Machete comes with a pretty terrific cast, but it suffers from a weakness at the top. Trejo fills supporting roles well, but I don’t think he has the chops to carry a movie. He seems a bit lost, as though he doesn’t quite know what to do with all the screentime.

At least Machete showcases some good nudity, especially when we see the stunning Leal in the all-together. Otherwise, it’s pretty much a dud. It throws out a few decent thrills but gets less and less interesting as it proceeds.

The Disc Grades: Picture B+/ Audio A-/ Bonus D+

Machete appears in an aspect ratio of approximately 1.85:1 on this Blu-ray Disc. This became a pleasing presentation.

Overall clarity felt good. A few interiors felt a smidgen soft, but those elements remained minor and created no real distractions.

No issues with jagged edges or moiré effects appeared, and I saw no edge haloes. Source flaws were absent – unintentional source flaws, that is.

Ala the Grindhouse flicks, we got some fake print wear during the prologue. However, that motif went away once Machete made it to the US, and no unintentional defects cropped up along the way.

The film’s palette reflected the hot Texas setting. It tended to be sandy and arid, with an emphasis on tan tones.

Occasional rich reds materialized as well, and the colors tended to look appealing. The disc represented the colors in a solid manner.

Blacks appeared dark and tight, while shadows came across as smooth and clear. Expect a quality image here.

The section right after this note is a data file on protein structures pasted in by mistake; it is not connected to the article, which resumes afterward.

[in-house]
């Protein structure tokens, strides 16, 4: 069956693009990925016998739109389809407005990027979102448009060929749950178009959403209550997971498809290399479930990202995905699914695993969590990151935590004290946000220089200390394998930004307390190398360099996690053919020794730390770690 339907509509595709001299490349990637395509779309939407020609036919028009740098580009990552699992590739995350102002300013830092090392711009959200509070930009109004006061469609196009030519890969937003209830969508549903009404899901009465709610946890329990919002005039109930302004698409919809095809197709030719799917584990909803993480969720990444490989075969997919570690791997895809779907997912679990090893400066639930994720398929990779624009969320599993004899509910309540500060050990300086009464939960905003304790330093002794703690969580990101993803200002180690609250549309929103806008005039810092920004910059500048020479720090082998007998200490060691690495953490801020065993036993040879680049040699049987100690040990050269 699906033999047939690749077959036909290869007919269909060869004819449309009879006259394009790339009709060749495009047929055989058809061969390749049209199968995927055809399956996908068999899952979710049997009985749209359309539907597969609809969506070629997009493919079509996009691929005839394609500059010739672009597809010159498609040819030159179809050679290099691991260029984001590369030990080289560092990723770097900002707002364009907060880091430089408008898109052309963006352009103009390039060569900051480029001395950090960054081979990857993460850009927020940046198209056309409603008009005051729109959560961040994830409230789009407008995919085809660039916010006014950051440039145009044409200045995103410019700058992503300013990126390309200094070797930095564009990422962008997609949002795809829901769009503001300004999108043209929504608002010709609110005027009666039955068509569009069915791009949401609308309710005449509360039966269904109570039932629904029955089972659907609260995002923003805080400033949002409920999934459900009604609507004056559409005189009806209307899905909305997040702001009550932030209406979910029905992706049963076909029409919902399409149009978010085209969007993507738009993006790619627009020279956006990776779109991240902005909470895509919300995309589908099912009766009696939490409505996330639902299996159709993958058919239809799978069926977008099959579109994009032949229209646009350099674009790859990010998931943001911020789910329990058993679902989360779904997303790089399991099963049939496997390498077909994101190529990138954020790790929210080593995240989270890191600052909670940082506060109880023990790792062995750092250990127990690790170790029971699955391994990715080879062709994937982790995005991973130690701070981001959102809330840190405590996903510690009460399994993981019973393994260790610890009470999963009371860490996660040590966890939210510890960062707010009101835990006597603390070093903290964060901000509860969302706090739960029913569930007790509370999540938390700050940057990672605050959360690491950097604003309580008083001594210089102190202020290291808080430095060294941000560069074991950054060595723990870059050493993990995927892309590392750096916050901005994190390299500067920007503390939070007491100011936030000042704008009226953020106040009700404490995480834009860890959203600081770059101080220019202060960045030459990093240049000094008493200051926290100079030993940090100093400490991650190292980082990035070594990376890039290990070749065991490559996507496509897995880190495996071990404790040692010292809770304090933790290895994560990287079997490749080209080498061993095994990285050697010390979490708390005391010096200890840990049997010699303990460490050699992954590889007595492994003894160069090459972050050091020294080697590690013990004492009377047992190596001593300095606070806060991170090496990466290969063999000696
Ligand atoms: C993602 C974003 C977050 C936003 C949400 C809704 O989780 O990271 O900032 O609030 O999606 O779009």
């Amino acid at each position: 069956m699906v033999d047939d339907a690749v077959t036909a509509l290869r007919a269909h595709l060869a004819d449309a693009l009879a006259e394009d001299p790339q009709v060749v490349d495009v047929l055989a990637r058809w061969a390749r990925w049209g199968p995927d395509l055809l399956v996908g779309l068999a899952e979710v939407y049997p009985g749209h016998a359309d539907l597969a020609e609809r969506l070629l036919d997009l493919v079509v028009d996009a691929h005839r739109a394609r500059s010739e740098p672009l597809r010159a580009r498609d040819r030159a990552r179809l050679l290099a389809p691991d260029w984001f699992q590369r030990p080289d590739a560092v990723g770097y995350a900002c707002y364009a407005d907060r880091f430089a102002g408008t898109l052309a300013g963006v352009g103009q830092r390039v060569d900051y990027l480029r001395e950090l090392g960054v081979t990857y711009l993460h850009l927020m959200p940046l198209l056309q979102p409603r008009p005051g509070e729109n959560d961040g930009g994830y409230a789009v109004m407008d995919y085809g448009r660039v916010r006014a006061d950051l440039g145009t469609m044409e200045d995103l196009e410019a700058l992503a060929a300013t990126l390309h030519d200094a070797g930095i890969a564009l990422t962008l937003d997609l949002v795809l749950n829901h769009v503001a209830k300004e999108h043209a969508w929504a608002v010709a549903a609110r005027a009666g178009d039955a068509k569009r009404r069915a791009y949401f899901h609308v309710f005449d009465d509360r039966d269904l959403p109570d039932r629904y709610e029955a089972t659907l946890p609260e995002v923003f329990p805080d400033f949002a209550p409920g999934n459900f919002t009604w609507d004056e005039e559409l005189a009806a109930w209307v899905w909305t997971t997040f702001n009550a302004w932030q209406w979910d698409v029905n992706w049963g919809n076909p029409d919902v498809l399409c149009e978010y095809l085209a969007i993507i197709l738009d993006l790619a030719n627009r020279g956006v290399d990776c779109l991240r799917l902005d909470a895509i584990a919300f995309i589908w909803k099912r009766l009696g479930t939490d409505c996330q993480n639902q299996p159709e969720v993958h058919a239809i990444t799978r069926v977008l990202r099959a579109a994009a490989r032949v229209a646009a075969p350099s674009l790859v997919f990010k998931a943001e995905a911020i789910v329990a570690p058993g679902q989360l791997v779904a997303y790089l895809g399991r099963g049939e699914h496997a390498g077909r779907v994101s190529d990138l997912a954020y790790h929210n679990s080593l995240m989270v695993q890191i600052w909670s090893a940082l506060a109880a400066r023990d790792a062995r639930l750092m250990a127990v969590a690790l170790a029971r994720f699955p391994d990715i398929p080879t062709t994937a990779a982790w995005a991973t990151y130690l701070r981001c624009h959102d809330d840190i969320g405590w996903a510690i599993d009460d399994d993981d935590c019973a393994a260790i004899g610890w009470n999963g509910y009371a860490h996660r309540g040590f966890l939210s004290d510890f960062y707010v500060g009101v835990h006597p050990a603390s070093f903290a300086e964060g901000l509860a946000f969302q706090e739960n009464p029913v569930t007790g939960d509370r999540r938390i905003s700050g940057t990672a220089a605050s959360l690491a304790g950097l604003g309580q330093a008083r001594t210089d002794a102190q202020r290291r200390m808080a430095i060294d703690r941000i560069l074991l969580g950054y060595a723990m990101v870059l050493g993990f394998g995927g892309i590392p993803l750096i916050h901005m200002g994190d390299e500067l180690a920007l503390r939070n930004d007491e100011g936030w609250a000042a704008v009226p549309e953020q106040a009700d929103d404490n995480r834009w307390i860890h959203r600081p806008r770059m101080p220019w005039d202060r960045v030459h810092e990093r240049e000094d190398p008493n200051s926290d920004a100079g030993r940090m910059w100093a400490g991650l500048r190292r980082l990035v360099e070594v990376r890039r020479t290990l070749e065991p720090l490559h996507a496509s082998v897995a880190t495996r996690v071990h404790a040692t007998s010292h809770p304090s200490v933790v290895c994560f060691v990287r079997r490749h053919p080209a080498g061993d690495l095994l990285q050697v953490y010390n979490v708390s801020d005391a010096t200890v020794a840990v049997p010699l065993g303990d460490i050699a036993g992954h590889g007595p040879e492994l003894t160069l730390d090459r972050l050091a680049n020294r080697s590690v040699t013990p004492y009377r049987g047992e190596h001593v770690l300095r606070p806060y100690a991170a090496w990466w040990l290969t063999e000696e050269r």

I found excitement from the film’s DTS-HD MA 5.1 soundtrack. This mix used all the speakers in an aggressive manner to create a solid auditory setting.

With a wild run of gunfights, explosions and general mayhem, the track boasted a lot of info from all around the room. These elements fit together in a satisfying way and delivered a high-octane presentation.

Audio quality seemed solid. Speech was distinctive and natural, with no edginess or other concerns.

Music showed solid vivacity and clarity, while effects added a great deal of power to the mix. Those elements came across as loud and clear, with strong punch. I felt quite happy with this involving soundtrack.

How did the Blu-ray compare to the DVD version? The lossless audio offered a bit more range and impact than the DVD’s lossy track.

Visuals demonstrated a bigger step up, as the Blu-ray looked smoother, more accurate and more dynamic than the DVD. This turned into an obvious improvement.

Though Robert Rodriguez movies usually come packed with extras, Machete lacks many. We start with an audience reaction track that plays the flick with a recording of a crowd as they view it.

I’ve seen similar features on a few other discs and I usually think they’re a waste of time. Such a track makes sense for something like Rocky Horror, but that’s about it. Hey, if it sounds fun for you, though, go for it!

Five Deleted Scenes fill a total of six minutes, 32 seconds. These include “Twins” (1:41), “McLaughlin Interview” (1:00), “Booth and McLaughlin in Limo” (0:41), “Sartana Questions McLaughlin” (2:23) and “Sartana Catches Sis” (0:47).

Most offer unnecessary exposition – the story’s not complicated as it stands – but “Twins” and “Sis” offer an interesting concept, as they show that Sartara has a twin sister. This isn’t a great twist, but it’s vaguely fun.

The disc opens with ads for Unstoppable, Spartacus: Blood and Sand and Fox horror movies on Blu-ray. We also get two trailers for Machete and Sneak Peeks for A-Team, Street Kings 2, Fox 75th Anniversary and Twelve.

Machete came from unusual origins and occasionally offers over the top action fun. However, it also tends to be heavy-handed in its political content and it runs too long, factors that harm its overall effectiveness. The Blu-ray provides good picture, excellent audio and a smattering of minor supplements. This isn’t a bad flick, but it’s not consistently satisfying.

To rate this film, visit the prior review of MACHETE